Press Release

Use of employee benefit insurance captives is on the rise in MEA as companies seek new ways to manage cost

August 8, 2016
| United Arab Emirates, Saudi Arabia, Kuwait +3 more
  • Oman
  • Qatar
  • Bahrain

DUBAI, UAE, 8 August 2016 - The use of captive insurance companies to fund employee benefit insurance continues to evolve globally as organisations look for new ways to manage rising costs. Companies now increasingly go beyond using their captive vehicle purely to save money on their annual employee benefits bill. According to a study by Willis Towers Watson, the primary driver for nearly half (44%) of companies with employee benefits in their captive is to control and improve their claims data to help with ongoing cost management. This is up from a quarter (24%) in last year’s study. Conversely, the study finds that the proportion of companies for whom the main driver is cost savings dropped from three-quarters (67%) in 2015 to 44% in 2016.

Steve Clements, the Health & Benefits Leader at Willis Towers Watson Middle East said, “A captive insurer is an insurance company that is wholly owned and controlled by its insureds, in this context an employer that wishes to insure its employees; its primary purpose is to insure the risks of its owners, who can benefit from any of the captive insurer’s underwriting profits. On a global basis, there has been a clear evolution in the rationale for companies to include employee benefits in their captives. Historically it was often motivated by the desire to shave a significant sum off the ever increasing cost of providing employee benefits. Now we see more and more companies use their captive as a strategic tool to manage risk and benefit costs proactively and analyse claims data to identify and address key cost drivers. Many also look to employee benefits as a source of diversification to more traditional lines of risk typically included, such as property, casualty or business related risks.”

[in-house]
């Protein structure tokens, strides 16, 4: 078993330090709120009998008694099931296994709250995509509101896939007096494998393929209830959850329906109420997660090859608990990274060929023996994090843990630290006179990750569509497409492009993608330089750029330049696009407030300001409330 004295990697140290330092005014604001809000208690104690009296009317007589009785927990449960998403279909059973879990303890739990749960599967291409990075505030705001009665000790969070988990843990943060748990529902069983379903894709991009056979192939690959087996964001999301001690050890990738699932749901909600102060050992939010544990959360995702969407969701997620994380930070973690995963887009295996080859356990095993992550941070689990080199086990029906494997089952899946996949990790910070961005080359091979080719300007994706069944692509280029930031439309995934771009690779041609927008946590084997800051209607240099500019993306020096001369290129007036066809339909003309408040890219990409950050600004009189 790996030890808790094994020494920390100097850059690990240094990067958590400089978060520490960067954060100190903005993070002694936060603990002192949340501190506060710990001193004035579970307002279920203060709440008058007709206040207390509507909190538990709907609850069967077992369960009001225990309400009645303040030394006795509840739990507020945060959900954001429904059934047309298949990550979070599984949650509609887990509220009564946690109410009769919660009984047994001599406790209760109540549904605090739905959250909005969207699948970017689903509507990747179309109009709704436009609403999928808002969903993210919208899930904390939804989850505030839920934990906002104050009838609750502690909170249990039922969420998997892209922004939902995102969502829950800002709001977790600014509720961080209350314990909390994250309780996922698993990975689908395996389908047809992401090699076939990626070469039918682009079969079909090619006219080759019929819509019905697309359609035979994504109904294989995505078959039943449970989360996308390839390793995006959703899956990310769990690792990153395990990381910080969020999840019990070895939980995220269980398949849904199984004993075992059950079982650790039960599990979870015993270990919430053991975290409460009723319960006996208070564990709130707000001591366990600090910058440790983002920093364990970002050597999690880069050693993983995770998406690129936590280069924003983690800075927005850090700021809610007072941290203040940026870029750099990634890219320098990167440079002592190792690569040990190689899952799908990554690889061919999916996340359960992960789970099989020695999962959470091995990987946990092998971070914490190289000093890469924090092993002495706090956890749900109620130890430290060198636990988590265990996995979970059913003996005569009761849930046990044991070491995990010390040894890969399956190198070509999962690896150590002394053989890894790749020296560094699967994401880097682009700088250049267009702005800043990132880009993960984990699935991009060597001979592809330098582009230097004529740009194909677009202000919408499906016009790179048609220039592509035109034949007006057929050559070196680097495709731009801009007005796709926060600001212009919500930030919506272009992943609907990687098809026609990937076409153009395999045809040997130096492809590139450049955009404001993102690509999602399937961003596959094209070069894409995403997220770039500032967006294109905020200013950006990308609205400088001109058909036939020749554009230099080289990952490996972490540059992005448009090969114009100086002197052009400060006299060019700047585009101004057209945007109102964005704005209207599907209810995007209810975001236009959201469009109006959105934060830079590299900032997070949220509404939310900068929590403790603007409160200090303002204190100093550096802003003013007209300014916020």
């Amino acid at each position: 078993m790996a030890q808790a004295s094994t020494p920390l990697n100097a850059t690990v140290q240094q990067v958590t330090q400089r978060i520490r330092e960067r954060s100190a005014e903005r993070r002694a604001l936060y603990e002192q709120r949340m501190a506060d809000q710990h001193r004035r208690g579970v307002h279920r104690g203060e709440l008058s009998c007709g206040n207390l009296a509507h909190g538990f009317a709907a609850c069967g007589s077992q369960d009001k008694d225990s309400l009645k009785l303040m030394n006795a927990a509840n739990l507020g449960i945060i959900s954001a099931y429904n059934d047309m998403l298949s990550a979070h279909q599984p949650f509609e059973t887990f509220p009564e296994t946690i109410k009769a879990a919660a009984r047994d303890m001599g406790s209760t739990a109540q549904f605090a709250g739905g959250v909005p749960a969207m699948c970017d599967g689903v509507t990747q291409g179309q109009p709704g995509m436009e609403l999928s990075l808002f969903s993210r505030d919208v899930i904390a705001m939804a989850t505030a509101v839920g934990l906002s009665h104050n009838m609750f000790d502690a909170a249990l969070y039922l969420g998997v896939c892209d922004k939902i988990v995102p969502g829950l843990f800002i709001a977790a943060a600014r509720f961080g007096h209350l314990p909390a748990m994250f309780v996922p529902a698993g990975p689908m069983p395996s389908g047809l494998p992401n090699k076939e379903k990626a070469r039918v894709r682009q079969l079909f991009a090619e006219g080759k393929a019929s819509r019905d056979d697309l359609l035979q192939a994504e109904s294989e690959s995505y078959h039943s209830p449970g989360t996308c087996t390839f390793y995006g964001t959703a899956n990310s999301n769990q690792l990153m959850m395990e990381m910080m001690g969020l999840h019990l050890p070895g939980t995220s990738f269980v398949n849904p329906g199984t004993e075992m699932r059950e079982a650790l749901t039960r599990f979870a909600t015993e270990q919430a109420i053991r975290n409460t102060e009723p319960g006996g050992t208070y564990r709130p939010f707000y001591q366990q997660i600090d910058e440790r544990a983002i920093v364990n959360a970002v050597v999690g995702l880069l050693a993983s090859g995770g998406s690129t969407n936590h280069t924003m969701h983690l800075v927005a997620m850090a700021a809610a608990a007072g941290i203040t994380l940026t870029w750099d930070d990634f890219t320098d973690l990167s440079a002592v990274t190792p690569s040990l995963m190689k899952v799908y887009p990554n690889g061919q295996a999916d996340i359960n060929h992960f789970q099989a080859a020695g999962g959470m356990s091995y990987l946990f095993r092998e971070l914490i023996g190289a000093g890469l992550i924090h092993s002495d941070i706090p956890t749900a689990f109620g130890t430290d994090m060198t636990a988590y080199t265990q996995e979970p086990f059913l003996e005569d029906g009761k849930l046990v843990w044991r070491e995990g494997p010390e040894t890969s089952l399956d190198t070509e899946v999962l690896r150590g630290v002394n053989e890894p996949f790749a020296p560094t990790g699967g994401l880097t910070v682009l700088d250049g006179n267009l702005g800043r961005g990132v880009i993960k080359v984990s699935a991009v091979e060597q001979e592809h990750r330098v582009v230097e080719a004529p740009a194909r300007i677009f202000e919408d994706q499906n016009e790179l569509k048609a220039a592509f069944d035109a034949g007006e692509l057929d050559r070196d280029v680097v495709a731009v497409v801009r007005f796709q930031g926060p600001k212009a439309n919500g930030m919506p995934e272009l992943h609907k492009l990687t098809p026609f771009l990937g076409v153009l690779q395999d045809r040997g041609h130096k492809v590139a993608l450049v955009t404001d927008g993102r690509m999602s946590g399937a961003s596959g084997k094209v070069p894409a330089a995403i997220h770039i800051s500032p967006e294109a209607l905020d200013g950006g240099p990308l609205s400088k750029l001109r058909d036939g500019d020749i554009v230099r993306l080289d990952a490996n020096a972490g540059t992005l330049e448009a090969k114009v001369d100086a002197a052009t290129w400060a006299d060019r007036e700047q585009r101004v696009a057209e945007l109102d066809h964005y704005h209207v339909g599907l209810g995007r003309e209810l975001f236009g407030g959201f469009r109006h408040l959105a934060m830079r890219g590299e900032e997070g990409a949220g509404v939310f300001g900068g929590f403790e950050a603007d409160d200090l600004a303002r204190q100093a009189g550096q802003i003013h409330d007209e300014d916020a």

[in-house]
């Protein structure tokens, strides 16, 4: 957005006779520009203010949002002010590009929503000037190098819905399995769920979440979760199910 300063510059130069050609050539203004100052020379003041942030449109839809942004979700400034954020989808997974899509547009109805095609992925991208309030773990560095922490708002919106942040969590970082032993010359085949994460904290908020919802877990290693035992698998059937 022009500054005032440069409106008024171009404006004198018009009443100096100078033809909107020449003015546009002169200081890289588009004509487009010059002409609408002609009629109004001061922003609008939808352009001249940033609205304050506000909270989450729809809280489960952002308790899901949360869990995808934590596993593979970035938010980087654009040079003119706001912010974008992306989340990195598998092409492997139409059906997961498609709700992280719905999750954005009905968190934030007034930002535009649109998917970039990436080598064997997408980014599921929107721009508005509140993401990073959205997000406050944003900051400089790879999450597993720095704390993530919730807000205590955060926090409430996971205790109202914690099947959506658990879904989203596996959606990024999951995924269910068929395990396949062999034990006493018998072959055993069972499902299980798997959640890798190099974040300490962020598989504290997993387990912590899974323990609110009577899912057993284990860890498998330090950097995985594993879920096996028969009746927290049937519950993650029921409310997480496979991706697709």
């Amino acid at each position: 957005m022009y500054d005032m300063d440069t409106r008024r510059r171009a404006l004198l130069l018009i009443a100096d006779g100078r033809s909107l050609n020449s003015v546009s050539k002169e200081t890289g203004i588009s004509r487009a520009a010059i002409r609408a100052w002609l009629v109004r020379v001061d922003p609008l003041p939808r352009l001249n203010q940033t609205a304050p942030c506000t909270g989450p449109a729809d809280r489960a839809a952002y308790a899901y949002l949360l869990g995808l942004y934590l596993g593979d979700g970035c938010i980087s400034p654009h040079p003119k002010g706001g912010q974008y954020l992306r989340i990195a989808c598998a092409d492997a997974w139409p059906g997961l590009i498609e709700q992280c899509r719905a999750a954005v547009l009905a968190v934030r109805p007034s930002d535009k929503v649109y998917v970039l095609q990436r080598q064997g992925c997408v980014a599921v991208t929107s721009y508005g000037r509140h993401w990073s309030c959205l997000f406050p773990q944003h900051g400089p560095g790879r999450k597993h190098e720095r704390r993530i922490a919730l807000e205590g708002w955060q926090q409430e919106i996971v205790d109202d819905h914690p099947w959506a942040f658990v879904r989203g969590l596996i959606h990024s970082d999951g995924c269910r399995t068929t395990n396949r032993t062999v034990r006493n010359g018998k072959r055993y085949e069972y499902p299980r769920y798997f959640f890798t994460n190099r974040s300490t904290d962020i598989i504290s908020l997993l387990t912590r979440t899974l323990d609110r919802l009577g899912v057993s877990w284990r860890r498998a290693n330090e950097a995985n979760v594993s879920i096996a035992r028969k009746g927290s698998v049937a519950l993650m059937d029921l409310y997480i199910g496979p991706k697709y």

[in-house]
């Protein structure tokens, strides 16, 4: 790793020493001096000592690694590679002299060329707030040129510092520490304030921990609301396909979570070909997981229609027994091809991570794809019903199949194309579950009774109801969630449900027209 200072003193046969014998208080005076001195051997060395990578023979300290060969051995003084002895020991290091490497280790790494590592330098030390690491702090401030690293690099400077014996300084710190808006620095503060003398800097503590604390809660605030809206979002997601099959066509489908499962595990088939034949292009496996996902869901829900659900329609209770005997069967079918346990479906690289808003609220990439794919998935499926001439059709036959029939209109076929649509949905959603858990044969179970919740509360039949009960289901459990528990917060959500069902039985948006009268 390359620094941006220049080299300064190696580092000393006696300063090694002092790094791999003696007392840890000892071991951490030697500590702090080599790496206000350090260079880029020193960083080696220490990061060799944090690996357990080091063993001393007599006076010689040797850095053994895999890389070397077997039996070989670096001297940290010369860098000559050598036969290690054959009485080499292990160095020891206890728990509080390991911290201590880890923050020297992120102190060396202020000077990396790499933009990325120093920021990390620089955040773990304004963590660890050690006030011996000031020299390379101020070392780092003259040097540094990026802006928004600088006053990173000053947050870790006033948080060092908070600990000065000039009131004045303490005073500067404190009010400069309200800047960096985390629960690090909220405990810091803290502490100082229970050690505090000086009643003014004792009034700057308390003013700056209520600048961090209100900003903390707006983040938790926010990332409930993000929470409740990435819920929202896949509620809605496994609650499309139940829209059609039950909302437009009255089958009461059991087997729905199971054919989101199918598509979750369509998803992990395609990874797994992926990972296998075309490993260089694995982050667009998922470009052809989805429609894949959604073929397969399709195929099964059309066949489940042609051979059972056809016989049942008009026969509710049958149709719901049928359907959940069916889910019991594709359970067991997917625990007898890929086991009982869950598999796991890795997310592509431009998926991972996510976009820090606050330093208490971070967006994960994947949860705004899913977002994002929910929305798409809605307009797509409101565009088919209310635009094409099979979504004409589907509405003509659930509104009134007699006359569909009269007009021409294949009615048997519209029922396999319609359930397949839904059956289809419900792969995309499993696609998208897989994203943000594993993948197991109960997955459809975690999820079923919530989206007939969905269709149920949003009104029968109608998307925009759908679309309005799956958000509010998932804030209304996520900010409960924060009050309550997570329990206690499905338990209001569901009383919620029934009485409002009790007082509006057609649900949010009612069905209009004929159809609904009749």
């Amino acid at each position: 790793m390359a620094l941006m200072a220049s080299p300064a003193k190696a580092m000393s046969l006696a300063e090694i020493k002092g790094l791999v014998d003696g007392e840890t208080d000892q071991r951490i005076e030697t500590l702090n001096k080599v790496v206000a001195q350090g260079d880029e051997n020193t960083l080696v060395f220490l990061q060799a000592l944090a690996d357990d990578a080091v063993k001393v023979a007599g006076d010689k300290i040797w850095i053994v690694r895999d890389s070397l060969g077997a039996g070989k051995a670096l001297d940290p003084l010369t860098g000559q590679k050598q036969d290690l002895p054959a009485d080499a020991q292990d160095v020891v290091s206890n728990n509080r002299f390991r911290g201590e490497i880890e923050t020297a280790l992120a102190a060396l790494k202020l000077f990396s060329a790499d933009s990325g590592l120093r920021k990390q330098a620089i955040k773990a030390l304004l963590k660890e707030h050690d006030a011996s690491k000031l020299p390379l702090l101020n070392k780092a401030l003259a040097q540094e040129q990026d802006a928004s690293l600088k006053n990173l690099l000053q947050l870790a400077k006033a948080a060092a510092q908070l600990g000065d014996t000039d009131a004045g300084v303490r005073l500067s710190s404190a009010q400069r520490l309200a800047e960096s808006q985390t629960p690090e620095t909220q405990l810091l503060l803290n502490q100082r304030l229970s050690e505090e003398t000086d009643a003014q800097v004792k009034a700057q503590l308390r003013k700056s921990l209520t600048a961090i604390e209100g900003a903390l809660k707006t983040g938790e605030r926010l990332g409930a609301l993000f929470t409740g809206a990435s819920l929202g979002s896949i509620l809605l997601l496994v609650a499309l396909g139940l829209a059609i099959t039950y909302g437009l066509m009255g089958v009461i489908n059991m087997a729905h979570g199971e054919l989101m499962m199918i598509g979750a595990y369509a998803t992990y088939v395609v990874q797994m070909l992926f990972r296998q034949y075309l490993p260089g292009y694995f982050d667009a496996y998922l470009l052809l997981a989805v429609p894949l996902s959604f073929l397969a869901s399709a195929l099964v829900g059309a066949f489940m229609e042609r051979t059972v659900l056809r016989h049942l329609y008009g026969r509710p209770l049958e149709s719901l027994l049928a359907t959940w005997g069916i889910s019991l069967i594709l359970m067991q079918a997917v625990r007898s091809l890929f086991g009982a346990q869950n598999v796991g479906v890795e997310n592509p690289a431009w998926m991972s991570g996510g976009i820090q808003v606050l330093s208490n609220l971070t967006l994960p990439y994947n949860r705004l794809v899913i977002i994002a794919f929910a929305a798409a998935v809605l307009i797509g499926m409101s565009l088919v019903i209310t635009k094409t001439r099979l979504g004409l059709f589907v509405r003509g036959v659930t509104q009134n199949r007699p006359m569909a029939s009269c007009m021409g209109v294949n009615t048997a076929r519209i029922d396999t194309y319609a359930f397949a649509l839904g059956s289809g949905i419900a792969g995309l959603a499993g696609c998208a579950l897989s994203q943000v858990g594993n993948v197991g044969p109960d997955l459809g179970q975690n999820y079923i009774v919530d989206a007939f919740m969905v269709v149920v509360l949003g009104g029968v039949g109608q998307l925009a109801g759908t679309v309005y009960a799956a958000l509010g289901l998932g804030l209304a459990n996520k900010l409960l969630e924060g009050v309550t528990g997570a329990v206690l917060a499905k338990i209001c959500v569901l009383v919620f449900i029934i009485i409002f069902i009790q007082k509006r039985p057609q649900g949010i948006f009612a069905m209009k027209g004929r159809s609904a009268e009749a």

Willis Towers Watson polled over half* of the employee benefit captives operating globally as part of its specialist Captive User Group** forum, held in London and New York in May and June. The study found that half (50%) of those questioned use their captive vehicle to provide death and disability benefits as well as medical insurance.

The proactive risk management was also reflected in the influence employee benefit captives have over pricing, with half (50%) indicating that their captive had full determination or significant influence over pricing rather than relying purely on local insurers’ underwriting. In the future, nearly half of the employee benefit captive users (47%) indicated they are also considering a captive pension transaction, either in the next 3-5 years (41%) or within the next 12 months (6%).

Steve Clements continued, “Internationally, we continue to see a broadening use of benefit captives and companies explore further areas in which they can take on more of the risk and manage it internally in order to save money and mitigate risk. Many have noted captives’ importance as a tool in benefit cost management and successful benefit captives are often able to stabilise and slow down the increase in benefits costs in an environment where medical costs continue to increase by identifying and addressing the key cost drivers. Whenever an employer is planning to use a captive they have to ensure that it is structured in a way that is compliant with the local regulations of each country in which it will operate. This is particularly important in regions like the Middle East where there are specific rules relating to the provision of mandatory health insurance in countries like UAE and Saudi Arabia.

“Our own Global Medical Trends report from earlier in the year shows that the average health insurance premium in the Middle East increased at a higher rate than the global results which were 7.5% in 2014, 8% in 2015 and is estimated to be over 9% this year. The savings available to companies who run a successful benefits captive can be significant so as companies in the region look towards alternative solutions to mitigate rising insured employee benefit costs, exploring the feasibility of using a captive could be worthwhile.”

Notes to Editors:

*Willis Towers Watson received responses from 41 representatives out of the total 80 employee benefit captives currently operating globally.
**Willis Towers Watson’s Captive User group runs twice a year – once in Europe and once in the US. The group consists of 700 specialists (typically from finance, risk, insurance, HR and benefits) who all have an active interest in captive financing of employee benefits.

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